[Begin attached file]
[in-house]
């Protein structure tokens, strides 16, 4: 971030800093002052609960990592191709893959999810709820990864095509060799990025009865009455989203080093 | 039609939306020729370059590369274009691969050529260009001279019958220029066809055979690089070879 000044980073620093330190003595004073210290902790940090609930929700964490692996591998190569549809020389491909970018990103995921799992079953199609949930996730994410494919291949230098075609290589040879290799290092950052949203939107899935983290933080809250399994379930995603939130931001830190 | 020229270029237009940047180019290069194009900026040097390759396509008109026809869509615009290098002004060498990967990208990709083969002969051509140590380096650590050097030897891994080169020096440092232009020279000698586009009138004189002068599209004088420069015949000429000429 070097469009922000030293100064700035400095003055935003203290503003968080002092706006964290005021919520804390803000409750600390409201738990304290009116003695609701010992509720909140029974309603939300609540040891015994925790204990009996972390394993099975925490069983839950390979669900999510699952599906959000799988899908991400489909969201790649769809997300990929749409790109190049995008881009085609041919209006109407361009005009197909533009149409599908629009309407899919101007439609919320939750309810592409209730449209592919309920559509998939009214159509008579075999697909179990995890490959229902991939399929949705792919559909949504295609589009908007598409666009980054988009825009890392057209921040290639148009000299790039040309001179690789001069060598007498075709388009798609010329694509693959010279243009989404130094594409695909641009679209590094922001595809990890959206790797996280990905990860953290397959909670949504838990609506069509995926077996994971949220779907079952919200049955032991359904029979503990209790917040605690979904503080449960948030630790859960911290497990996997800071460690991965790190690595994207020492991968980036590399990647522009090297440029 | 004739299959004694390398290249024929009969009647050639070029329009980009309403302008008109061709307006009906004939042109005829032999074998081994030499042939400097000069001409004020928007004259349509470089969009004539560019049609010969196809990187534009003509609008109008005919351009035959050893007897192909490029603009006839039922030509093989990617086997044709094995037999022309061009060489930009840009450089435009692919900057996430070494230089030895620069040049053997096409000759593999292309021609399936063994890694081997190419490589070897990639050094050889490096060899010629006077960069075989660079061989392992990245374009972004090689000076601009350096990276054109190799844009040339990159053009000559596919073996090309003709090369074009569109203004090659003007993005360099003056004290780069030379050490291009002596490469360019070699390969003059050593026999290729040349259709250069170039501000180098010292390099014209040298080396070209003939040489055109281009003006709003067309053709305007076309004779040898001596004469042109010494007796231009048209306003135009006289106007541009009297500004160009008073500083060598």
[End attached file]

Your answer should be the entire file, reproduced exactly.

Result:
[in-house]
């Protein structure tokens, strides 16, 4: 971030800093002052609960990592191709893959999810709820990864095509060799990025009865009455989203080093 | 039609939306020729370059590369274009691969050529260009001279019958220029066809055979690089070879 000044980073620093330190003595004073210290902790940090609930929700964490692996591998190569549809020389491909970018990103995921799992079953199609949930996730994410494919291949230098075609290589040879290799290092950052949203939107899935983290933080809250399994379930995603939130931001830190 | 020229270029237009940047180019290069194009900026040097390759396509008109026809869509615009290098002004060498990967990208990709083969002969051509140590380096650590050097030897891994080169020096440092232009020279000698586009009138004189002068599209004088420069015949000429000429 070097469009922000030293100064700035400095003055935003203290503003968080002092706006964290005021919520804390803000409750600390409201738990304290009116003695609701010992509720909140029974309603939300609540040891015994925790204990009996972390394993099975925490069983839950390979669900999510699952599906959000799988899908991400489909969201790649769809997300990929749409790109190049995008881009085609041919209006109407361009005009197909533009149409599908629009309407899919101007439609919320939750309810592409209730449209592919309920559509998939009214159509008579075999697909179990995890490959229902991939399929949705792919559909949504295609589009908007598409666009980054988009825009890392057209921040290639148009000299790039040309001179690789001069060598007498075709388009798609010329694509693959010279243009989404130094594409695909641009679209590094922001595809990890959206790797996280990905990860953290397959909670949504838990609506069509995926077996994971949220779907079952919200049955032991359904029979503990209790917040605690979904503080449960948030630790859960911290497990996997800071460690991965790190690595994207020492991968980036590399990647522009090297440029 | 004739299959004694390398290249024929009969009647050639070029329009980009309403302008008109061709307006009906004939042109005829032999074998081994030499042939400097000069001409004020928007004259349509470089969009004539560019049609010969196809990187534009003509609008109008005919351009035959050893007897192909490029603009006839039922030509093989990617086997044709094995037999022309061009060489930009840009450089435009692919900057996430070494230089030895620069040049053997096409000759593999292309021609399936063994890694081997190419490589070897990639050094050889490096060899010629006077960069075989660079061989392992990245374009972004090689000076601009350096990276054109190799844009040339990159053009000559596919073996090309003709090369074009569109203004090659003007993005360099003056004290780069030379050490291009002596490469360019070699390969003059050593026999290729040349259709250069170039501000180098010292390099014209040298080396070209003939040489055109281009003006709003067309053709305007076309004779040898001596004469042109010494007796231009048209306003135009006289106007541009009297500004160009008073500083060598």